Intended for healthcare professionals

Views And Reviews Acute Perspective

David Oliver: What might the Queen’s speech mean for hospital doctors?

BMJ 2017; 357 doi: https://doi.org/10.1136/bmj.j3077 (Published 27 June 2017) Cite this as: BMJ 2017;357:j3077
  1. David Oliver, consultant in geriatrics and acute general medicine
  1. Berkshire
  1. davidoliver372{at}googlemail.com

The Queen’s speech contained little consolation for the NHS, with no meaningful pledges about funding, sustainability, or workforce gaps.1

Since she became prime minister, Theresa May has repeatedly made clear that the NHS has received budgetary protection in contrast with other departments, as well as the widely disputed “£10bn it asked for in its own plan.”23 I see little hope that healthcare will be a priority during the Brexit turmoil, not least because a system funded from general taxation is intrinsically dependent on economic growth and stability. I expect to see decisions and accountability increasingly delegated to arm’s length NHS leadership bodies.

This shouldn’t stop doctors from campaigning relentlessly, highlighting problems and shortfalls. Nor can doctors afford to throw up our hands in learned helplessness, and I don’t think for a minute that we do. Despite considerable system pressures, I’ve seen many examples of resourceful hospital colleagues doing whatever they can to sustain or transform services.

We can’t duck our responsibility to make the best of a tough policy climate

We are arguably the most influential staff group and take on various leadership roles. Decisions we make around treatments, tests, or services account for a high proportion of spending. We can’t duck our responsibility to make the best of a tough policy climate.

We must surely do all we can in our own teams to improve working conditions, morale, engagement, and retention of medical staff of all grades, from foundation years to senior consultants.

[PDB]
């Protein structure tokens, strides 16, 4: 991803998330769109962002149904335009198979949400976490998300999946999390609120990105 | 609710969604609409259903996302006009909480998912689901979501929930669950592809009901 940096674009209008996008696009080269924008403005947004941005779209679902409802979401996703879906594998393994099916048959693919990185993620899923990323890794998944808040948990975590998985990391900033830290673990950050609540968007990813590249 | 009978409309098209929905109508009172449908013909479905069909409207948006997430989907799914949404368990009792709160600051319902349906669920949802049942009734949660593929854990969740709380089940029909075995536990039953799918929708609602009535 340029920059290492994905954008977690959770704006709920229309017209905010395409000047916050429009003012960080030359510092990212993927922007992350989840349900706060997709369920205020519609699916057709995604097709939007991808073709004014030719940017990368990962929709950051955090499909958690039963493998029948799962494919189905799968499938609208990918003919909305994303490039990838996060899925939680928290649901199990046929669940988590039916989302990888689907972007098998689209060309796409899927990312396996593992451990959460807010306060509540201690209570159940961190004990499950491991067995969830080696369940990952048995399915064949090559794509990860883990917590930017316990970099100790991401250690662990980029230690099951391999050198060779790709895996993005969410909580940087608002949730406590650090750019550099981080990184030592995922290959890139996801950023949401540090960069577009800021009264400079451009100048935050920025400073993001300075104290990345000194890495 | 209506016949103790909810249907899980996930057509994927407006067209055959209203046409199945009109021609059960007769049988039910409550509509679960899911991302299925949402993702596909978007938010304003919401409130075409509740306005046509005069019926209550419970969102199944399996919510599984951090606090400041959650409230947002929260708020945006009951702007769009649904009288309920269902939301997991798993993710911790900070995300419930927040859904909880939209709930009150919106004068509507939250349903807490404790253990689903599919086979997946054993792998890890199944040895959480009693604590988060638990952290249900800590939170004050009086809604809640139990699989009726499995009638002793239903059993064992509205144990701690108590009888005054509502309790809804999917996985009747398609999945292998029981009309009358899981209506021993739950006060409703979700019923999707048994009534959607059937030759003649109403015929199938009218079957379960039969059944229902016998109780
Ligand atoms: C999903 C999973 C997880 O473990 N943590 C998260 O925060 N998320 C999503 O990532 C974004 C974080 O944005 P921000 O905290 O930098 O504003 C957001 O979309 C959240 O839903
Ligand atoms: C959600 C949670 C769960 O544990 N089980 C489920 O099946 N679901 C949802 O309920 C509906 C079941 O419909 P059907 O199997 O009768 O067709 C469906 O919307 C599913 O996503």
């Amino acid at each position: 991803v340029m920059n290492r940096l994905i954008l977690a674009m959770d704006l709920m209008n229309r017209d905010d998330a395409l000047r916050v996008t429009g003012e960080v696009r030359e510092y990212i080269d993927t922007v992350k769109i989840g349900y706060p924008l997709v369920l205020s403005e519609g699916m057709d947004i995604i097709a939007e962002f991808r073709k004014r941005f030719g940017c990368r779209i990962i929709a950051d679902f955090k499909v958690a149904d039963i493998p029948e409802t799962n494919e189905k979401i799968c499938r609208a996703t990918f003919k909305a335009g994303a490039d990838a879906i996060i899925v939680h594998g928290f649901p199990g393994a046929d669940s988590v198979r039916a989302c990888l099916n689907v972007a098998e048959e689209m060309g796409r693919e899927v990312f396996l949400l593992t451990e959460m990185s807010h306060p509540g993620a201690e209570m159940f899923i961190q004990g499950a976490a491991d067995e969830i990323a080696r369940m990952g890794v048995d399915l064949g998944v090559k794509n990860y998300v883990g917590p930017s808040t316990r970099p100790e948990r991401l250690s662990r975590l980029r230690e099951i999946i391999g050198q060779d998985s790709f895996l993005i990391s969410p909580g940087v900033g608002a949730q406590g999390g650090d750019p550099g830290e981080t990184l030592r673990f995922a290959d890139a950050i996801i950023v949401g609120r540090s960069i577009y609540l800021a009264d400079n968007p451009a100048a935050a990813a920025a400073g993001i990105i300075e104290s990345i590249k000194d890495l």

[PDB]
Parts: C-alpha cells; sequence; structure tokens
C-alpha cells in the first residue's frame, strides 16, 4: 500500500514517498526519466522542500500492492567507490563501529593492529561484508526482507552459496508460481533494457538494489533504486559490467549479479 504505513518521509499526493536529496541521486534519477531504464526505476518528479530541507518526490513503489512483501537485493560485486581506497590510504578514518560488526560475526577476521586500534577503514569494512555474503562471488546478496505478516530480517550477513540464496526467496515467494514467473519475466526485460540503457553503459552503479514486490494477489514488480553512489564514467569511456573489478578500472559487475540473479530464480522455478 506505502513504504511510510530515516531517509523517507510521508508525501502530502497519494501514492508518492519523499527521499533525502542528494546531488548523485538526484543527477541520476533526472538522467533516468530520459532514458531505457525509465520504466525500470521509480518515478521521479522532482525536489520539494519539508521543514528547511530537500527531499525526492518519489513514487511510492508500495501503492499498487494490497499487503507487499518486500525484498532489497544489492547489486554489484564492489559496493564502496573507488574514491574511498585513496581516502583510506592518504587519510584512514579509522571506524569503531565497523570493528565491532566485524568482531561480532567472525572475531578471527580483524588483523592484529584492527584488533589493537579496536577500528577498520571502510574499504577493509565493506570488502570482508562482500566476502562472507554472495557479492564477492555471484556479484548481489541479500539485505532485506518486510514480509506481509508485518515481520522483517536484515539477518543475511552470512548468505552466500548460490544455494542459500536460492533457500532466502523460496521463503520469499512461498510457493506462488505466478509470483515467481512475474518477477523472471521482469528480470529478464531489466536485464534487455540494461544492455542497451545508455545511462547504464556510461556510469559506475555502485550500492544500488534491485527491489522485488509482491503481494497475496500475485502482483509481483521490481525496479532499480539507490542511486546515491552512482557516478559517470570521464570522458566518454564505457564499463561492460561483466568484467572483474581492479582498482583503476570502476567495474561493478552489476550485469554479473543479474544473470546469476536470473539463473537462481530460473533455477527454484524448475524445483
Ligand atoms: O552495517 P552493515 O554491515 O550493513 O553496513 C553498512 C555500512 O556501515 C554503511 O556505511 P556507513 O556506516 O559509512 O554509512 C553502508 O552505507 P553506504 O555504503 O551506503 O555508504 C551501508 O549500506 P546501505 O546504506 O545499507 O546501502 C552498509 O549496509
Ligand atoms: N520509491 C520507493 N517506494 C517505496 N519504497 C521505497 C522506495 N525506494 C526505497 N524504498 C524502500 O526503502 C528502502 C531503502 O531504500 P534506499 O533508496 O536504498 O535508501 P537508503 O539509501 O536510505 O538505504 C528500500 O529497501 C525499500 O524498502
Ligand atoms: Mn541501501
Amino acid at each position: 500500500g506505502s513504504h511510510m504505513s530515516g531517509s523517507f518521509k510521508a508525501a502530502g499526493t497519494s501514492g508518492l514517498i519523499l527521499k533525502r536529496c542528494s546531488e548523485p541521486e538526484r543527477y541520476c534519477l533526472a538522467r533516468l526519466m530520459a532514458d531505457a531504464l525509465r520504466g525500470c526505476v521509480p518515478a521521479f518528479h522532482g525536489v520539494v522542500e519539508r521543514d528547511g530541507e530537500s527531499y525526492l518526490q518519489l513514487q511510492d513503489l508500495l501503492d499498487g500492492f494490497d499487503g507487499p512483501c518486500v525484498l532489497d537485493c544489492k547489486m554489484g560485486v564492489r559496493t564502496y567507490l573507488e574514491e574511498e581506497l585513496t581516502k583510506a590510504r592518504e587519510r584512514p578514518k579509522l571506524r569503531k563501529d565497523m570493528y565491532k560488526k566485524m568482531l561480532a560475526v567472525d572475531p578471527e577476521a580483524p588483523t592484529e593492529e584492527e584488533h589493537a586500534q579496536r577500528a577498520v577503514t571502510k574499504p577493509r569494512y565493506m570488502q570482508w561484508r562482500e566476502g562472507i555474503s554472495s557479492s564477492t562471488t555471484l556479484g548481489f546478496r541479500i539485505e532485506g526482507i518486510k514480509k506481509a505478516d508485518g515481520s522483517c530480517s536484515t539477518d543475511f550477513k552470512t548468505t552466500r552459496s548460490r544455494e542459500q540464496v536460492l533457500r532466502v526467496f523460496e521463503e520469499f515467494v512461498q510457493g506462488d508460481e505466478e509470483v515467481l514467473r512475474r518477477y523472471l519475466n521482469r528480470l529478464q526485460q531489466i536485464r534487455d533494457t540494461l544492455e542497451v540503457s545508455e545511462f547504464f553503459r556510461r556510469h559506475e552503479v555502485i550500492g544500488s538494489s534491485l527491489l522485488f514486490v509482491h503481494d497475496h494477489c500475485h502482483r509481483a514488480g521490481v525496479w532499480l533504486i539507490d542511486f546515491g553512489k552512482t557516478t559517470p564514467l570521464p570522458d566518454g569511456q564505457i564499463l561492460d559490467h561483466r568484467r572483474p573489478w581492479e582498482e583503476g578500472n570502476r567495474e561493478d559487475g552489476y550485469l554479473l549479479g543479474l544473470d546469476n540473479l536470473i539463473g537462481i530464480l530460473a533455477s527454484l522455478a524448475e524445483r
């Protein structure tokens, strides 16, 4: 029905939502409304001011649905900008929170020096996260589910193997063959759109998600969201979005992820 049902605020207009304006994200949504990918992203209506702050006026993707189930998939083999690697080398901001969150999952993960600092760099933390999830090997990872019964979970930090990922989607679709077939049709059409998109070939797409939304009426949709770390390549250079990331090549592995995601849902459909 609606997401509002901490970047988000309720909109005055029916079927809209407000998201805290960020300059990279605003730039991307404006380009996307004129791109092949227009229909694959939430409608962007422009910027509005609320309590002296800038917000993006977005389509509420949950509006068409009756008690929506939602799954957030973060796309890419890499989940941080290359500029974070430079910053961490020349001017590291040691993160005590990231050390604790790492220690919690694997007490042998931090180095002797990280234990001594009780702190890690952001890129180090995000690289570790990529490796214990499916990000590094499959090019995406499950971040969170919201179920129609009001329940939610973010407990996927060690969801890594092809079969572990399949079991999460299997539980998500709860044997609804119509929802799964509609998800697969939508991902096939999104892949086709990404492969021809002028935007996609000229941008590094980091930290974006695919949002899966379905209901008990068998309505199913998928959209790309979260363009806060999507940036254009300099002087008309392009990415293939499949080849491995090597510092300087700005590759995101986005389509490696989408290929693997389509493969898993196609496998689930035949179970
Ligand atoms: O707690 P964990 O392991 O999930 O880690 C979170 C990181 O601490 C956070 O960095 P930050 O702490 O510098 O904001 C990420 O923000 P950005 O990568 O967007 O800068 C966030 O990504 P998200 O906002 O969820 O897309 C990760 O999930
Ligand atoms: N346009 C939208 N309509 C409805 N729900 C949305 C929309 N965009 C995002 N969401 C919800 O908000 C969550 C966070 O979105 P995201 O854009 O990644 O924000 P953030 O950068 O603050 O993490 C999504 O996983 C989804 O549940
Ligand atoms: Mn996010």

We must co-lead and engage locally in efforts to improve the flow of patients through scarce and costly hospital beds and minimise avoidable harms or delays.45 We must ensure that patients, where possible, are admitted to hospital only when it’s the best option for them.

We have a duty to ensure that the kind of evidence based best practice set out in clinical guidelines is implemented more reliably and consistently.6 We know from national clinical audits that this doesn’t always happen.7

Through initiatives such as Realistic Medicine8 or Choosing Wisely,9 we should also challenge treatments, tests, or service models that are poorly evidenced or that add poor value, and we should be vocal about this in the national public conversation, not just in our own circles.

To do this well we should engage across hospital walls with social, community, and primary care partners and collaborate on processes to best use our specialist clinical knowledge.1011 Hospital specialists need the chance to take more ownership of population medicine.12 It isn’t enough to manage patients well when they arrive at our door: we also need to play our part in reducing need and variations in population health indicators.

If we’re to make a greater shift towards clinicians driving better value for healthcare spending,1314 we must also do more to minimise major variations in processes and outcomes specifically for hospital patients.15 To do any of this we need better clinical data and IT, as well as training to use these tools to improve care. We also need the permission, protected time, and organisational support to innovate and improve.1617

These enabling factors may be present in some units in some hospitals, but they need to become the norm if we’re to play our part.

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References

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